The developer of a unit complex approved for McLachlan Street has welcomed new planning laws he says will allow council staff to do their jobs without interference from councillors or community members.
Pymble-based developer Eric Bernard said council staff were hindered in doing their job because of the political implications for councillors when his development was okayed last month.
“The process was prolonged and the outcome was modified, due to neighbour reaction, even though the development was permissible under the building code, council regulations and the zoning instruments,” he said.
“Much of the objection from neighbours was based on emotion and fear of change, rather than consideration of the permissible use of the land and compliance with the appropriate guidelines and laws.”
Despite having his seven-unit complex approved by the council, Mr Bernard had to change his original plans to demolish an existing cottage following four objections.
State opposition planning spokeswoman Linda Burney said the new laws would see the government break a promise to allow residents to object to a development once an application has been submitted.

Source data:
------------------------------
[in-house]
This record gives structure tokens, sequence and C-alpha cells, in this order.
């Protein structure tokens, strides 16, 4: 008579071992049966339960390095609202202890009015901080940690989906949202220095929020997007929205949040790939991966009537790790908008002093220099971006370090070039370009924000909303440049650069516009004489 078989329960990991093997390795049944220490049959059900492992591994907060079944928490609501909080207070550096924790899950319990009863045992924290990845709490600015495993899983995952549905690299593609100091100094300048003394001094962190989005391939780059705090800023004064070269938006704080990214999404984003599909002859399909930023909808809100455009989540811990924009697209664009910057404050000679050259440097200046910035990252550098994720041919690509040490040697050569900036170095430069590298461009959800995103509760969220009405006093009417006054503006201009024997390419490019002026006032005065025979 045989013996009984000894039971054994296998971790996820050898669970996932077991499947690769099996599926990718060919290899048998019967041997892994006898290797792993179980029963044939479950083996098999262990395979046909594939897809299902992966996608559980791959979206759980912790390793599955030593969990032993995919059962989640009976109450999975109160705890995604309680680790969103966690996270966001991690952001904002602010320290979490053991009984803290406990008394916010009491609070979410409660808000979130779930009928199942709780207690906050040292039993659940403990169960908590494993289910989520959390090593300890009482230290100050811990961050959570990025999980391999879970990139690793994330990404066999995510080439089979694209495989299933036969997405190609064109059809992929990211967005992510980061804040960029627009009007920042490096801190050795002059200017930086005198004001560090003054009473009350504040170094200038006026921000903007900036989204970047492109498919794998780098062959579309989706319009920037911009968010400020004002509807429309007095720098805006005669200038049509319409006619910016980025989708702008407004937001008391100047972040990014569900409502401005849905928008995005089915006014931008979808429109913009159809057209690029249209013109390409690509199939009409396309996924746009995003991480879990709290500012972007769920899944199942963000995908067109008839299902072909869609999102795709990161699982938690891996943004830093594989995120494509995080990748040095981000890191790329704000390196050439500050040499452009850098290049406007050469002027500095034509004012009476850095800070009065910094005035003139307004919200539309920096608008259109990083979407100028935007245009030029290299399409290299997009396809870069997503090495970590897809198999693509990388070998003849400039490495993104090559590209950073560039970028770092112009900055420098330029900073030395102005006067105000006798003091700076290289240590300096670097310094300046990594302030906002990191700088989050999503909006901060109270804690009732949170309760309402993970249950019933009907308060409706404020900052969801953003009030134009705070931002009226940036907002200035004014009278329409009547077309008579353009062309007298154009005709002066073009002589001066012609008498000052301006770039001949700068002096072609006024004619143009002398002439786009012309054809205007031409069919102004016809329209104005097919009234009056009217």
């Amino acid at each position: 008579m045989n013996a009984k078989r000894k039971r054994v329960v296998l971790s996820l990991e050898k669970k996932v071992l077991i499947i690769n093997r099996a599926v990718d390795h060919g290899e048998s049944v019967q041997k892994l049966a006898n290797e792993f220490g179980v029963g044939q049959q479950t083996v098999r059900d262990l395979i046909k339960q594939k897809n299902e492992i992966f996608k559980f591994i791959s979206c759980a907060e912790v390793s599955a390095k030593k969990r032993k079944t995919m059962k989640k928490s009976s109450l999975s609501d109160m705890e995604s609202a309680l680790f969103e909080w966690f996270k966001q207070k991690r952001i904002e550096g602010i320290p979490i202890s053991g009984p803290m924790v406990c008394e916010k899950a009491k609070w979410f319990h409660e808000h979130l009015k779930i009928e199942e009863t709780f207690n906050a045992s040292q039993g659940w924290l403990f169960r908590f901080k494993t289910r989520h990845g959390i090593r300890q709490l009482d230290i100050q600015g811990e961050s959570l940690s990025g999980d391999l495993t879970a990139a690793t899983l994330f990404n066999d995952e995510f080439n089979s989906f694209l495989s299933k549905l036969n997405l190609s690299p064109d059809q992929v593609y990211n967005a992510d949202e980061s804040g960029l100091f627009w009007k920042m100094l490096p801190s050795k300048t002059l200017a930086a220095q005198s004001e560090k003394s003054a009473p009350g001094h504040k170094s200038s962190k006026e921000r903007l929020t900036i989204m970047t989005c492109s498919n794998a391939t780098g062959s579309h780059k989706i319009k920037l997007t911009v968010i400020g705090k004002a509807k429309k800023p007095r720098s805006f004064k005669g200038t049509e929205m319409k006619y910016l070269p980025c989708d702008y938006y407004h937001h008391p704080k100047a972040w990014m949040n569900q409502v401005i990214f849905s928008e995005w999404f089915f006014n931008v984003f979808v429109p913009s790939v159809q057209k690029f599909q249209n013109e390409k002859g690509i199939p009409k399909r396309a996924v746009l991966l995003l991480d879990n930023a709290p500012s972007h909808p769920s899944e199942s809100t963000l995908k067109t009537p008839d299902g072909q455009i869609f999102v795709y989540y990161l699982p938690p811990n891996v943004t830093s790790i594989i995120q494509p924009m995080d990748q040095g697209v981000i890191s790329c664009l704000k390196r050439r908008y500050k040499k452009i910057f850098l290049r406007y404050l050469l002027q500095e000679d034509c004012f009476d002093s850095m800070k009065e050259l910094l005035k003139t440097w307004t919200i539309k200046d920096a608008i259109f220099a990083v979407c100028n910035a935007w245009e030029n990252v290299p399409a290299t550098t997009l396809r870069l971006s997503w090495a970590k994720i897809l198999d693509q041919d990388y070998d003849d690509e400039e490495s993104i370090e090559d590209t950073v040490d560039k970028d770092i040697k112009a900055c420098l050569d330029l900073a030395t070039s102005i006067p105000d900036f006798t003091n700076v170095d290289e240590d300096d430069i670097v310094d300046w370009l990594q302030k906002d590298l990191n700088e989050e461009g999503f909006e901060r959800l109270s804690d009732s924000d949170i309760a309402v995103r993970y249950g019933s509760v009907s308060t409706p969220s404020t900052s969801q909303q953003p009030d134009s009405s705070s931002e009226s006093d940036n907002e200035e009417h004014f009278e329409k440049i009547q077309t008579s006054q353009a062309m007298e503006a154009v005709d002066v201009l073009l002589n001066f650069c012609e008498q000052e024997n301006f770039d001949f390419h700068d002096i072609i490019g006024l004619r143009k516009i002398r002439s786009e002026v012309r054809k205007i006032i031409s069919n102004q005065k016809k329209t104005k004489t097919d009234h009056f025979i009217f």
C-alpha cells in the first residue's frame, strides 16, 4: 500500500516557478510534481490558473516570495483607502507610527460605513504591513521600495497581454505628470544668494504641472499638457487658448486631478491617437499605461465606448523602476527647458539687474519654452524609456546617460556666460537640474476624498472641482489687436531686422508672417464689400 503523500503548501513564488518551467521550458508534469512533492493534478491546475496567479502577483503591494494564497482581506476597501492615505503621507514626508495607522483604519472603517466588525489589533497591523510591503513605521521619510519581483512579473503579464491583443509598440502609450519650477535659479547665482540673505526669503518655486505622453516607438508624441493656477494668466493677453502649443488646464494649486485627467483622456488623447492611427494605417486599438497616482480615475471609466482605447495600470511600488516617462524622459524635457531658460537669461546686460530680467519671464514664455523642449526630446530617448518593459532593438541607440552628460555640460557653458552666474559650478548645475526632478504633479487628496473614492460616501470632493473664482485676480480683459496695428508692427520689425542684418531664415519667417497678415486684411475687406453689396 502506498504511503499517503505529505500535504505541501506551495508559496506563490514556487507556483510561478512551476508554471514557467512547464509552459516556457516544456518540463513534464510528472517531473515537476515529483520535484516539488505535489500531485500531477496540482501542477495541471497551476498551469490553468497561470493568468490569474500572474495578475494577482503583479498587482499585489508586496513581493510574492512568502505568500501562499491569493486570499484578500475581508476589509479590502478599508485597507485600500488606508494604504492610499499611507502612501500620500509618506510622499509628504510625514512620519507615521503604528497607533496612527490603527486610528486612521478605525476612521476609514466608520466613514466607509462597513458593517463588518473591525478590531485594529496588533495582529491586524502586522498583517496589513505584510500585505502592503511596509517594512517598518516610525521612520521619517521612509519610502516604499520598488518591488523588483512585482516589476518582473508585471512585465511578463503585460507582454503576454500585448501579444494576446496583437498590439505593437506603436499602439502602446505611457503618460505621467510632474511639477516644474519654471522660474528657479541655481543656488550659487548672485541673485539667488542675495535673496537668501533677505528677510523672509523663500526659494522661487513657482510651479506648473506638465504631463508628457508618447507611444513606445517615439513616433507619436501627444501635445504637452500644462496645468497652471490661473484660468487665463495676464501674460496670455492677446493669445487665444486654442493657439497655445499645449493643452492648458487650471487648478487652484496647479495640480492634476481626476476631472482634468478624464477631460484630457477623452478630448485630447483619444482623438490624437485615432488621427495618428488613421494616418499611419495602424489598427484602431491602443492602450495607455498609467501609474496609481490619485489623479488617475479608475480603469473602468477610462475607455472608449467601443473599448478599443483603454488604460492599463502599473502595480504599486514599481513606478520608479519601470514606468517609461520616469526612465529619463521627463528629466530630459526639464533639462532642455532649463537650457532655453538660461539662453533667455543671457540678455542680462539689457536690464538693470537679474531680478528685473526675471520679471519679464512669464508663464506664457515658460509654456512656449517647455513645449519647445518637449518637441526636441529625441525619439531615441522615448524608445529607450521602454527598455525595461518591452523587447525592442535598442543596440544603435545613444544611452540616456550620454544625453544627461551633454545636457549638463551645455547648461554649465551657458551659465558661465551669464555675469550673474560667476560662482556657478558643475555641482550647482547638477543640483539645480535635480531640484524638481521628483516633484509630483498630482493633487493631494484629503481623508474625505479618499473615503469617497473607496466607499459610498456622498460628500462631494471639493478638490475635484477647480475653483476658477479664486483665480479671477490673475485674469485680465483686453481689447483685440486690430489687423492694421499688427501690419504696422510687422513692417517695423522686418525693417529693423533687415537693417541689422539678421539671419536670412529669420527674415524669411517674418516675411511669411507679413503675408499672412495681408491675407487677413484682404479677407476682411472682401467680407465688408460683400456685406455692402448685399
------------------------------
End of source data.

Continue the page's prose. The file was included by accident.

“Prior to the election, Barry O’Farrell championed the return of planning powers to local communities - now we hear he will bypass local councils and remove their right to approve or refuse development applications,” she said.
Planning minister Brad Hazzard said last week the laws, part of an overhaul of the planning system, would see communities agree in advance on building types, heights and densities for a whole area.
Mr Bernard said the changes would give developers and the community certainty about what could be approved in a specific area and would allow councillors to focus on establishing sound policy.
“Councils are beholden to their constituents, they feel the need and obligation to respond [to objections],” he said.
“[But] they do have the responsibility to uphold the regulations and rules. I think [councillors] will be quite relieved in that change of law.”